U of S Grounds Manager Gift Marufu (left) and Culinary Services Assistant Director James McFarland put the new dehydrator to use for the first time at Marquis Hall.
U of S Grounds Manager Gift Marufu (left) and Culinary Services Assistant Director James McFarland put the new dehydrator to use for the first time at Marquis Hall.

New dehydrator recycles campus food waste

Despite already leading a composting project for leaves, dead wood, grass clippings and other similar materials, University of Saskatchewan Grounds Manager Gift Marufu still regularly fields questions about why there aren’t similar projects in place for food waste.

But with a new food dehydrator now installed at Marquis Hall—the first of its kind at a Canadian university—he’s excited to expand recycling efforts on campus.

“Instead of composting food directly, this piece of equipment actually mashes up everything—all the food waste and scraps that you have—and makes it into a semi-compost,” he said, adding that the dehydrator will help mitigate roughly 2,487 pounds of weekly food waste created at the Marquis Hall dining facility.

“What we are really doing, for the most part, is we are looking for that nitrogen, we are looking for that phosphorus and calcium that you get from a lot of this food waste,” he said. “These are a very, very important part of nutrition for plant health.”

The new dehydrator turns food waste into compost, resembling hummus or coffee grounds.
The new dehydrator turns food waste into compost, resembling hummus or coffee grounds.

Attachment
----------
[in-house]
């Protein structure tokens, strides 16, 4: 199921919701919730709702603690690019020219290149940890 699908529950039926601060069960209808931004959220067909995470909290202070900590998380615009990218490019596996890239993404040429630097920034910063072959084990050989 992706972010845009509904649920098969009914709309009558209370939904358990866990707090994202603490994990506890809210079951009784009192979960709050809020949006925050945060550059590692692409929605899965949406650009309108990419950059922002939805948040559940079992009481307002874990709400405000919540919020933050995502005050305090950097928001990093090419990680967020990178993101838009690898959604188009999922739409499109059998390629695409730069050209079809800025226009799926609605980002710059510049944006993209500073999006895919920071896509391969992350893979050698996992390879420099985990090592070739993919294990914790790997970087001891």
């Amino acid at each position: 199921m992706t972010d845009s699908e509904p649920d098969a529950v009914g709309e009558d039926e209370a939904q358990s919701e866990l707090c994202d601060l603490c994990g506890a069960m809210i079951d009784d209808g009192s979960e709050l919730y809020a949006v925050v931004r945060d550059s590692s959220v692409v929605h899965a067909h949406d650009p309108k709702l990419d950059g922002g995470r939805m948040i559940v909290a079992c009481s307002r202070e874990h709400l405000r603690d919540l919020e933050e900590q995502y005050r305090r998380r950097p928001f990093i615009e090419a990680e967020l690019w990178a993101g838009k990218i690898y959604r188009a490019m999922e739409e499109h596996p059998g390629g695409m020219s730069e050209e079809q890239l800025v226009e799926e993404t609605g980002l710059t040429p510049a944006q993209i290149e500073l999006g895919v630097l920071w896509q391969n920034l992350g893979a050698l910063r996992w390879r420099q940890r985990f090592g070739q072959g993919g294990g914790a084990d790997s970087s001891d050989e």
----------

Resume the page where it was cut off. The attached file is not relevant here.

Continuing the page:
The food dehydrator in question, an Ecovim Oasis, is a large, metallic machine that looks similar to an industrial-scale oven. Once food waste is fed into the device, it is heated to 80 C and crushed, sliced and mashed by a series of blades until it has transformed into a brown, dry substance that resembles hummus or coffee grounds.

The sole byproduct of the process is one gallon of water for every 10 pounds of food waste, which Marufu said will be re-routed as further nutrition for plants through watering.

“The manufacturer has told us this water is actually safe for drinking,” Marufu said. “I'd rather be safe and use it for our watering needs. We have lots of plant material that needs watering across campus.”

Marufu said the $76,000 spent on the dehydrator—a joint venture between Consumer Services and Facilities Management Division—will be recuperated over time through an estimated $11,440 in annual cost savings from using fewer disposal services combined with more composting benefits. He added that the full benefits of carbon dioxide and methane gas reductions have yet to be determined.

While Marquis Hall was specifically chosen as the location for the dehydrator pilot project due to its high output of food waste, Marufu said there are several other locations that could benefit from similar programs in the future.

“Louis’, the Faculty Club, lower Place Riel, Arts and Science cafeteria—all those are areas where we could place a machine of that sort,” he said. “But right now, we wanted to start with Marquis and see how it works before hopefully spreading to other parts of campus.”

Marufu said the dehydrator is part of an overall push toward sustainability on campus, which includes recent developments such as a new STARS silver rating, the creation of the President’s Sustainability Council and the signing of a memorandum of understanding with the U of S Students’ Union to work together to support, promote and champion sustainability efforts at the university.

“We want to be the best we can among institutions in terms of composting and sustainable programs here on campus, and the grounds department is a big, big unit that's helping to undertake these projects,” he said, adding that advances in the area can be easily seen by simply strolling through the Bowl.

“Just look at the plants we can grow in the beds in the Bowl,” he said. “To see them grow without any fertilizers, and then persist way into the season, that’s just phenomenal to watch.”

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